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Old 09-17-2007, 08:20 AM   #1
Registered: Sep 2007
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simple scripting question

im following a tutorial at on how to write basic scripts and do simple things with them.

one of the scripts uses echo

# make_page - A script to produce an HTML file

echo "<HTML>"
echo "<HEAD>"
echo " <TITLE>"
echo " The title of your page"
echo " </TITLE>"
echo "</HEAD>"
echo ""
echo "<BODY>"
echo " Your page content goes here."
echo "</BODY>"
echo "</HTML>"

and the author suggests that a smarter way to achieve the same effect would be to use a 'here script' which in the example uses the 'cat' command and a token,


# make_page - A script to produce an HTML file

cat << _EOF_
The title of your page

Your page content goes here.

my question is about the cat command i guess. how does cat work, and also how does it replace what was achieved by the echo command?

thanks for your help folks.
Old 09-17-2007, 08:38 AM   #2
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If you haven't, read the man pages for cat and echo, to see where most of the difference lies (type 'man cat' or 'man echo' in a console)

From my limited experience, there isn't much difference in the functionality of getting info into a file. However, I believe the cat statement(s) would require slightly less code. To show this, consider the following example, which you can do in a console:

Example a)
echo "Hello, this is a sentence" > file.txt
echo " This is another sentence" >> file.txt
echo "This is sentence number three" >> file.txt
echo "This is the fourth and last sentence" >> file.txt
cat file.txt

Example B)
cat << EOF > file.txt
>This is sentence one.
>this is sentence two!
>This is sentence number three...
>And finally, number four. Were done.
cat file.txt
Note that there is less repetition using cat, because you don't need to use the quotes and the word 'echo' with every line.

Now, with echo however, you could do something like :
echo -e "This is sentence one \nThis is sentence two\nThis is sentence number 3\nAnd this is sentence number four\n" > file.txt

cat file.txt
And wind up with the same results. The -e switch makes echo interpret escape characters (like \n for newline).
Note that the > means 'make the file if it does not exist, or overwrite it if it exists'
Using >> means 'append to the file if it exists, or make it if it does not exist'

Does this help any?

Last edited by GrapefruiTgirl; 09-17-2007 at 09:47 AM. Reason: typo
Old 09-17-2007, 08:42 AM   #3
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This helps out with 'cat':

As usual, there are several ways to achieve your goals when scripting. Basically what 'echo' does is repeat what you give it as a parameter. So 'echo hello' prints 'hello'. That means you'll need one echo per one line (in the example script) to produce the lines you want. cat on the other hand concatenates things, and if you feed something to it (say a file, which can also be stdin which is standard input, meaning your keyboard!), it will read the contents and print them out (several files cat'ed result in their contents "spit out" after each other, concatenating the whole content). So instead of issuing seven to seven hundred echo commands, one per line, you can use one 'cat' command and feed it data from a special file 'stdin' (the standard input, keyboard, remember?) which it then reads (until the EOF is found, like in the example, so it won't read forever!), and when it finishes, it spits out the same content as echo but with one 'cat' run instead of several 'echo's. The script, when run, then basically just writes the whatever content you want to stdout (standard output, usually terminal) which you can then forward to a html file for example.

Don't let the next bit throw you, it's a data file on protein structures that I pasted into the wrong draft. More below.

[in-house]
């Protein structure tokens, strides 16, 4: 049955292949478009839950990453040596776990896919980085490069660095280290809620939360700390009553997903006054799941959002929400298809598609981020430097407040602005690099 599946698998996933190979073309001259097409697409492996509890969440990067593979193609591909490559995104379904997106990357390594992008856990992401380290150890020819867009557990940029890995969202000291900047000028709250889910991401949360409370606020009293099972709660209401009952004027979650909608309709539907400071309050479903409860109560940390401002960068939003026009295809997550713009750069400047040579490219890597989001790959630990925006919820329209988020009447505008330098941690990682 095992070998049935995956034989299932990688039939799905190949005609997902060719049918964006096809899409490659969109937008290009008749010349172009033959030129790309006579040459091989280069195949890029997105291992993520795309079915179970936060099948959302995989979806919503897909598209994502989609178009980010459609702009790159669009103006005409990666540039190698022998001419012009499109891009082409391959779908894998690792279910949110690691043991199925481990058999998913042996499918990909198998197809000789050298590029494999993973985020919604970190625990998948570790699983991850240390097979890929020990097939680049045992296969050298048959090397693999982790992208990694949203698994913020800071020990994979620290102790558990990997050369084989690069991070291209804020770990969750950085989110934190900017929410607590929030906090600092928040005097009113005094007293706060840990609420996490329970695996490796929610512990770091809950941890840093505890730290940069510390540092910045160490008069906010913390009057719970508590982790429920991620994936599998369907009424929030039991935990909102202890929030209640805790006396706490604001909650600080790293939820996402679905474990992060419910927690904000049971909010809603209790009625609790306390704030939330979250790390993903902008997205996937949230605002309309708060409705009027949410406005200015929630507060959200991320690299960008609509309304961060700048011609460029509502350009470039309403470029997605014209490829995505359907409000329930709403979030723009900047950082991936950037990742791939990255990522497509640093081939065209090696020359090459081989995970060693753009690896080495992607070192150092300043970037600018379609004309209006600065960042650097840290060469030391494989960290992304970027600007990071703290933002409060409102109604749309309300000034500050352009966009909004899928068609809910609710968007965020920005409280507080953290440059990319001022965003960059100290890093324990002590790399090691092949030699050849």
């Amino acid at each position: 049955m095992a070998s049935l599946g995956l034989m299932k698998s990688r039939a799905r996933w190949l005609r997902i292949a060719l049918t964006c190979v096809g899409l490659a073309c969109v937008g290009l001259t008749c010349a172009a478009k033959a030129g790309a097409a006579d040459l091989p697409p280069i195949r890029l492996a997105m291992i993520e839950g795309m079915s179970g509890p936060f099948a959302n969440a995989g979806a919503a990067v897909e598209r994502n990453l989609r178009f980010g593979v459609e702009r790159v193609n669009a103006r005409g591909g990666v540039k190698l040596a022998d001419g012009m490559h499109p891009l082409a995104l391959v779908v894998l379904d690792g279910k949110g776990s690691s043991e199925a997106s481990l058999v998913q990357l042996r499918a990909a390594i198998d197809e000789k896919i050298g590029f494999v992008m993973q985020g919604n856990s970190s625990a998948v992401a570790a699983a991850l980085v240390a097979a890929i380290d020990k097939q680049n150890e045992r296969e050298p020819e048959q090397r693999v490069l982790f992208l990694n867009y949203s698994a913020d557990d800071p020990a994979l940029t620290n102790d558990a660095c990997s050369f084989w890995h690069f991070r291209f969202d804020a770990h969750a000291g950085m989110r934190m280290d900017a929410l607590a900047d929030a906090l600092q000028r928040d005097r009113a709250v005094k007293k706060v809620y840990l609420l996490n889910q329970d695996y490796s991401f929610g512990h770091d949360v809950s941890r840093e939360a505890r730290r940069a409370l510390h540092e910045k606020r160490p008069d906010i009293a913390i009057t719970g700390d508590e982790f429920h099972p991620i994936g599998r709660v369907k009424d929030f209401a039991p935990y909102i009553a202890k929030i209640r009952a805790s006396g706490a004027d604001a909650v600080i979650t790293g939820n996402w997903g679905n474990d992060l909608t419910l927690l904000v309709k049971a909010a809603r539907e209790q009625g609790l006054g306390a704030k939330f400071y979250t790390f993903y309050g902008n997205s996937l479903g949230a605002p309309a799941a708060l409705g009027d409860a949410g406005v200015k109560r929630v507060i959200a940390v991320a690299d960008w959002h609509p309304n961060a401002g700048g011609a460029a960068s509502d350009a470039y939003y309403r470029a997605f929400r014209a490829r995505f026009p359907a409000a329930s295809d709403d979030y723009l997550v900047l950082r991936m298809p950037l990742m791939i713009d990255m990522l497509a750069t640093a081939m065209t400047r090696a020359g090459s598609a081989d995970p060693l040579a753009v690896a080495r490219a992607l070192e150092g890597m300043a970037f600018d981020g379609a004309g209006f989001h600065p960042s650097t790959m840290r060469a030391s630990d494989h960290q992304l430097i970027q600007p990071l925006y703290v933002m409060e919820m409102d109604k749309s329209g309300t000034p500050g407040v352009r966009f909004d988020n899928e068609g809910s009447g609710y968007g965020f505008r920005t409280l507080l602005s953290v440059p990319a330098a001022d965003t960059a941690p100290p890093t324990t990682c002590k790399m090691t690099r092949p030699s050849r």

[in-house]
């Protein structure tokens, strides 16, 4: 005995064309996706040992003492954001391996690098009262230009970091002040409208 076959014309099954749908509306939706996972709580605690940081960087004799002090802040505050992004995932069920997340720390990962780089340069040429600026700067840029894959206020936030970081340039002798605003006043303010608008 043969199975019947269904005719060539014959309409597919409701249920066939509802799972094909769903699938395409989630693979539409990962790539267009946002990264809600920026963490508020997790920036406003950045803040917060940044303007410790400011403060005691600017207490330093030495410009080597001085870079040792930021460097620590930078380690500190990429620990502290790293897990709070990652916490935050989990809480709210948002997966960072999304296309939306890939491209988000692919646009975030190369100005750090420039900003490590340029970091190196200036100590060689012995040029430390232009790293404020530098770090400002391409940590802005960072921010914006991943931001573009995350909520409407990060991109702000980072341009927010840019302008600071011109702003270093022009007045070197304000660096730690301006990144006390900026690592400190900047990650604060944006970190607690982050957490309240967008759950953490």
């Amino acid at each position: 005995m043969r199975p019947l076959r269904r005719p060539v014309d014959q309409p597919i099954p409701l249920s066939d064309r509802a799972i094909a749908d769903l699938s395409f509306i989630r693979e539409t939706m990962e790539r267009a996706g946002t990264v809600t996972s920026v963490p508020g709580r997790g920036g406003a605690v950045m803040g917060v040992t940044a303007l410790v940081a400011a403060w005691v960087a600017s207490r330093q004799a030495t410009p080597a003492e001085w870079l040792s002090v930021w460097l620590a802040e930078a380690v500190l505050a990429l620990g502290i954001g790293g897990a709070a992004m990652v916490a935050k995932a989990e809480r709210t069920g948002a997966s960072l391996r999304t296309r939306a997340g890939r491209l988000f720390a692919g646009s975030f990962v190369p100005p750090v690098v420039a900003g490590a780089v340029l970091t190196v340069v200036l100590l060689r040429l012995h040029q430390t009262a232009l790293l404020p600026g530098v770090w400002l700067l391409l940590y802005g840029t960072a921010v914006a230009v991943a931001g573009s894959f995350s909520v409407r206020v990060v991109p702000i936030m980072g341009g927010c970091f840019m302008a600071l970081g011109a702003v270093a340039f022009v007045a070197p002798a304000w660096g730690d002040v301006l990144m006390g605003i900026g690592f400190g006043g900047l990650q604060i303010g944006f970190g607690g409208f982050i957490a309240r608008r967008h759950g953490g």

You can try just
and then writing something. Whatever you write, it'll read it and print out. That's one way of using cat..another way is then giving it a "real" file (not stdin for example) and so on. You can quit with CTRL-C.
Old 09-17-2007, 11:56 PM   #4
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hello again,

i think what i wasnt getting was that cat serves basically two functions; to not only link files or input together, but also to return the input in the form of standard output much like echo. I had read the man pages before but hadnt grasped the "to standard output" part of "Concatenate FILE(s), or standard input,".

thanks for the clarification.
Old 09-19-2007, 03:12 AM   #5
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The short version is that 'echo' expects arg(s) that are/look like variables. 'cat' expects to deal with a whole file (or something that looks like one eg here doc).


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